I think that a fairly common misconception among cyclists and non-cyclists alike is that people who are “into biking” have always been that way or have consistently had bikes in their day-to-day lives. It can be pretty daunting to think about biking as transportation if you don’t know the first thing about bikes and everyone who does seems to have been biking forever.
Luckily for the uninitiated, you absolutely don’t have to have a history with cycling in order to dive in and try it. I offer myself up as an example. I haven’t always been into riding bikes. In fact, until I went all-in five years ago, my track record with bikes was unusually poor. I’m embarrassed to admit it, but throughout my childhood and well into my 20s, I found the simple act of riding a bike to be terrifying. I’m uncoordinated, physically timid, proportioned like a zaftig octopus, intimidated by traffic and generally scared moving at speeds beyond a brisk walking pace. With that in mind, here’s a brief history of Jo on a bike:
I am five and I have just received my first bike. It has training wheels. I happily pedal it up and down our flat, quiet block, but I have to get off and push it up the “hill” on the adjacent street (this hill rises maybe three feet over a 100-foot stretch of road). One day, while riding next to my (walking) mum on the way to the schoolyard near our house, I come to a moderately steep section of path next to the bank of a creek. In what will become a typical, almost trademark move over the next 20 years of physical activity, I freeze in terror, remove my feet from the pedals so that they’re just dangling in the air, and pitch myself into the creek, bike and all. I wind up with a cool-looking scar on the bridge of my nose and a full-fledged fear of biking. Away goes the bike.
I’m in college, I work nights at our campus newspaper and usually end up walking a mile or so home through a slightly unsavory part of town at 3am by myself, which isn’t ideal. There is a spare bike kicking around my boyfriend’s apartment, so I think I’ll try using it for that commute. I manage to wobble the bike over to the paper using flat, paved paths, but I have absolutely zero biking skills so I have to get off and walk it whenever there are people around or I come to a turn that’s more than 45 degrees. On the way home, I ambitiously decide to take a shortcut across a path that consists of paving stones set in tanbark. I crash almost immediately, limp home and return the bike the next day.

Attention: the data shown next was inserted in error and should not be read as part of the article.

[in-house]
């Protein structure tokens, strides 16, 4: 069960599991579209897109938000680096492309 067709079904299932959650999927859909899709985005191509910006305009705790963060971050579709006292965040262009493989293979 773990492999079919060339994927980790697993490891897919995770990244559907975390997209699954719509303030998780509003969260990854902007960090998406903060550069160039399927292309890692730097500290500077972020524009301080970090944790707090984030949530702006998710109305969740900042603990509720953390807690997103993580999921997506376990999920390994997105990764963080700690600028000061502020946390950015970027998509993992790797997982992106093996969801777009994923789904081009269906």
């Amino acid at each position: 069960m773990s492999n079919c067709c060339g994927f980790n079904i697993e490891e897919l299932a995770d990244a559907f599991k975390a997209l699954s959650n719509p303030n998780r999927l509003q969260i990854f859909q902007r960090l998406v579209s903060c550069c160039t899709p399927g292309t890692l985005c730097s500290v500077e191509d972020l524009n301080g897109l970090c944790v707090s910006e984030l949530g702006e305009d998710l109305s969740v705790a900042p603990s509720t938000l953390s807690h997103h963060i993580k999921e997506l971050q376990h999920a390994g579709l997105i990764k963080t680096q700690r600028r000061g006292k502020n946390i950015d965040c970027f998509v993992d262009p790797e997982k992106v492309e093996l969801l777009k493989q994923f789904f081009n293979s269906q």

I am on vacation with my parents in Uganda (we are pretty cool) and I decide to have a wander around town one afternoon. I see a little shop that’s renting out bikes for some ridiculously low fee, the equivalent of pennies an hour. I imagine myself as an effortlessly chic world citizen cruising around foreign streets with the wind in my hair and a benevolent, wise smile around my eyes. I shell out the pennies and rent the bike, which turns out to be something of a rust bucket, but I assume that will just add to the charm. I throw a leg over the bike and wobble off down the street, surprised at how much coordination riding seems to require. After about a block I decide to get off the street onto an adjacent path. Having practically zero experience whatsoever with bicycling as an adult, I take the four-inch curb at maybe a five degree angle, assuming the bike will somehow just hop up over it. Due to basic laws of physics and common sense, the bike does not just hop over it. Bike and I both clatter to the rough dirt and are immediately surrounded by Ugandan children with facial expressions ranging from mild concern to unrestrained delight. I shuffle back to the shop less than three minutes after I’d left and swear off biking for a while.
And seriously, that’s it. Until I suddenly started biking everywhere, everyday at age 25 (which I’ll write about in an upcoming post), my history with bikes was essentially three attempts, three failures. So if you’re thinking that you’ve already missed the boat because you didn’t grow up biking, think again.